In the beginning it was easy. Pops would just sit in his special chair and flip through the channels on the TV all day long. The biggest challenge was when he clicked on something that we couldn't change; and we tried not to order some special service on which he had landed. But recently there has been a rapid decline.


At first I was not on board. “This is your father,” I would say. I did not realize how hurtful this was, but one day I got the message. I felt as though the Lord revealed to me that I would need to be willing to clean up my father-in-law’s urine and see him naked and struggling. I finally accepted that this was God preparing me for what was to come. I have often thought back to God’s kindness in revealing this truth to me, on those days when incontinence ruins a good pair of new shorts, or another hallucination creates panic. It is not his fault. It is not my fault either. It is the disease, it is not him. It is also my opportunity to serve my wife by serving him.


I have struggled a little bit with my role. As a baby boomer, I really like to work, and I do not often like to take Pops on short day trips. Nevertheless, this is a learning time for both of us. Once we think we've mastered the challenge and set processes in place to manage our lives and the care of Pops, suddenly things change. He begins another decline. We tell ourselves that at some point this will lead to some assisted living or maybe more determinative care. But we don't know when, and he still generally knows who we are, although I sometimes have to remind him that I am his favorite son-in-law.


I remind myself that someday this could happen to me, or to my lovely wife. No one wants to be a burden to the family. This and the loneliness issue are some of the reasons for the sky-high suicide rate among seniors (National Council on Aging, 2021). 20% of all suicides in 2020 were attributed to people aged 65 years and up (National Council on Aging, 2021).


We pray for anyone going through the situation. It is hard to manage, but harder to watch the person whom you've grown to respect and know as a very independent thinker suddenly wet their pants every night and not know how to stop. We are grateful for every day that the Lord gives to us; and grateful for the opportunity to learn service at the feet of the 90-year-old man who is not sure who I am. But I know who he is, and I know that the Lord has chosen me on whom to pour out this special blessing.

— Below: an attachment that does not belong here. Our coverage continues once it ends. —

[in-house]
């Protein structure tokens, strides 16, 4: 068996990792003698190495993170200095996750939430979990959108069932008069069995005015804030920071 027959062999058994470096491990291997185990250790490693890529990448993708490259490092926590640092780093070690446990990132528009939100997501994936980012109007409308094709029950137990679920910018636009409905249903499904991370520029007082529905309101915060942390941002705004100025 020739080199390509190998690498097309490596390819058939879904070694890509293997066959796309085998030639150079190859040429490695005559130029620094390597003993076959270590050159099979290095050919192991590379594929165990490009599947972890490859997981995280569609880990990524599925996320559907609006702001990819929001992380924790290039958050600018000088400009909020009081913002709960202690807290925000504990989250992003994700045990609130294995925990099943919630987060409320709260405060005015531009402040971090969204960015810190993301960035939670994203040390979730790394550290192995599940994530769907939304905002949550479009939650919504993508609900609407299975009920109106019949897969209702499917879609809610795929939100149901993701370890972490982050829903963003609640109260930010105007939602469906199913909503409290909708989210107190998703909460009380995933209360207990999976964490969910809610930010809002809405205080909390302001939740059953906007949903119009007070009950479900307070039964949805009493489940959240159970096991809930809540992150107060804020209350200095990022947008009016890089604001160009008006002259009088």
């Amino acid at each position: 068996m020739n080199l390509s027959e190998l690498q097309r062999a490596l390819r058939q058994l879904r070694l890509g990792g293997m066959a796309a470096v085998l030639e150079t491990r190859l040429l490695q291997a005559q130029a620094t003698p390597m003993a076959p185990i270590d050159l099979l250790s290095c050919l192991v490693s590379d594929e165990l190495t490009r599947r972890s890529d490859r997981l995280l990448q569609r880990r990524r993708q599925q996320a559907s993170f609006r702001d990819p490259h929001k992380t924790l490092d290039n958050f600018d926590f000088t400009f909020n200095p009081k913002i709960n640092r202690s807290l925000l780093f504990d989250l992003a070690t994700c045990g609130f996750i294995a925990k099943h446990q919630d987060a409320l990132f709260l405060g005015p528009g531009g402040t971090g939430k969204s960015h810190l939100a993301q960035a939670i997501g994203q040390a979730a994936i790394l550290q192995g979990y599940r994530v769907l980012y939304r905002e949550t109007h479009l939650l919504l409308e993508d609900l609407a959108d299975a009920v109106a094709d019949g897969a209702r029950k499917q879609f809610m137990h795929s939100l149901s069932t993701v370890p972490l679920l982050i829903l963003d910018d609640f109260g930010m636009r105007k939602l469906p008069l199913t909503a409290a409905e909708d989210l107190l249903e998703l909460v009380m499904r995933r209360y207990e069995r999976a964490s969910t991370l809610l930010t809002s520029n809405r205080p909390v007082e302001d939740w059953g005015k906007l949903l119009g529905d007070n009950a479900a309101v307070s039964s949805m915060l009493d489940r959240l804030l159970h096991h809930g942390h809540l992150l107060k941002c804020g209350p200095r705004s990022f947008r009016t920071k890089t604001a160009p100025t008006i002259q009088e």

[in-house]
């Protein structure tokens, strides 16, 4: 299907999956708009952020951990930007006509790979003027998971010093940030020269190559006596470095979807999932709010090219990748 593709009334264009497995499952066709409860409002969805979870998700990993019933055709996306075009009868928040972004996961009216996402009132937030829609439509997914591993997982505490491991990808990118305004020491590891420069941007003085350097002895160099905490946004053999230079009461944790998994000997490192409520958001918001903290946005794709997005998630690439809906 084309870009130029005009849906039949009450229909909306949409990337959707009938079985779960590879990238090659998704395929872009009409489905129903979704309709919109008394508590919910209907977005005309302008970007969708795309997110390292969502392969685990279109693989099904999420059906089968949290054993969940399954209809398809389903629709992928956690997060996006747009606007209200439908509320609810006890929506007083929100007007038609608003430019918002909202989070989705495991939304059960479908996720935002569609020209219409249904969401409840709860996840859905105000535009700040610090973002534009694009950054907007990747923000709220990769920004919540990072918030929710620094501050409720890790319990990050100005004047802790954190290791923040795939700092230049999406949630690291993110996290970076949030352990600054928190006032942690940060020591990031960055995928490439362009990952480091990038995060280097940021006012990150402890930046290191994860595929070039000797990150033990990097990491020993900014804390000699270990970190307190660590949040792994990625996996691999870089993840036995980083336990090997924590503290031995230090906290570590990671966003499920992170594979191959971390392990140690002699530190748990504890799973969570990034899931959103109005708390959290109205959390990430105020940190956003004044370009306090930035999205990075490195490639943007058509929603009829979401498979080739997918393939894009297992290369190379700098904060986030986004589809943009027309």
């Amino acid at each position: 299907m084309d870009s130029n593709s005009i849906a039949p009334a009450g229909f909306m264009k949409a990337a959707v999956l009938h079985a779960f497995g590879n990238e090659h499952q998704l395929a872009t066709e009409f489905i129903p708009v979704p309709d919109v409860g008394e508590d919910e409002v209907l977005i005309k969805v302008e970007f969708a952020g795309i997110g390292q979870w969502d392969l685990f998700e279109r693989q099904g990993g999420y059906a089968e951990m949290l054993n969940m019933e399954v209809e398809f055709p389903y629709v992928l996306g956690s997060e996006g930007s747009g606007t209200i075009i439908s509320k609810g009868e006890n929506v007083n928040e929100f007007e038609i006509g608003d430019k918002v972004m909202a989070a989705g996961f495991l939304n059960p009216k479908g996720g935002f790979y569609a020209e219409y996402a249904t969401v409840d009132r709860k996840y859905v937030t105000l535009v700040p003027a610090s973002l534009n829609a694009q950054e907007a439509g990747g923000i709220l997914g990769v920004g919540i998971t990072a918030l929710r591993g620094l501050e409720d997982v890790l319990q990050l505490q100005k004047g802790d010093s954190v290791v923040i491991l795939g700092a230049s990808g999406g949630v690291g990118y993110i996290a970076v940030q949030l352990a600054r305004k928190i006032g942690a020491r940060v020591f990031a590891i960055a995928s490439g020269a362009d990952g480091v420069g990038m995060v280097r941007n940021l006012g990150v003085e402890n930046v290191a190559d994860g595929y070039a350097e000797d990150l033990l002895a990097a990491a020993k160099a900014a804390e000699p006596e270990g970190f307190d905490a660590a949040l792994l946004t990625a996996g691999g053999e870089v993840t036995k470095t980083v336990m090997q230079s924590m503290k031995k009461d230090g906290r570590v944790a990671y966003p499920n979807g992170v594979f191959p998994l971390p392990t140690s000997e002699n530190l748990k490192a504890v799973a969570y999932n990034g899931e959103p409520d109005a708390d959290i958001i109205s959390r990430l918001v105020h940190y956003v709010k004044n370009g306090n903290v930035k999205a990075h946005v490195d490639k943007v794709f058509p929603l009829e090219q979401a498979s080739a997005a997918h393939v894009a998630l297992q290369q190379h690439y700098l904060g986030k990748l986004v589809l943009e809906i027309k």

(Joseph J. Bucci has served as a Pastor, Author, HR Director, Director of Training, Professor and Consultant. His new book, Redemption Inc. was published in 2022. Contact Dr. Bucci at joe@josephjbucci.com)


Sources:

· VA Office of Aging Services (2023). Virginia Dementia Road Map: A guide for people impacted by Dementia. Virginia Division for Community Living: Office for Aging Services. Retrieved from https://www.vda.virginia.gov/dementiacapableva.htm.

· Editorial Team (2010). HUMANA INC: Baby Boomers Put Own Health on Back Burner to Care for Parents, Other Loved Ones. MarketScreener.com. Retrieved from https://www.marketscreener.com/quote/stock/HUMANA-INC-13000/news/HUMANA-INC-Baby-Boomers-Put-Own-Health-on-Back-Burner-to-Care-for-Parents-Other-Loved-Ones-13488162/.

· National Council on Aging (2021). Suicide and Older Adults: What You Should Know. National Council on Aging.org. Retrieved from https://ncoa.org/article/suicide-and-older-adults-what-you-should-know.

· National Institute on Aging (2023). Alzheimer's Disease & Related Dementias: Living with Dementia. National Institute on Aging. Retrieved from https://www.nia.nih.gov/health/alzheimers/living-with-dementia.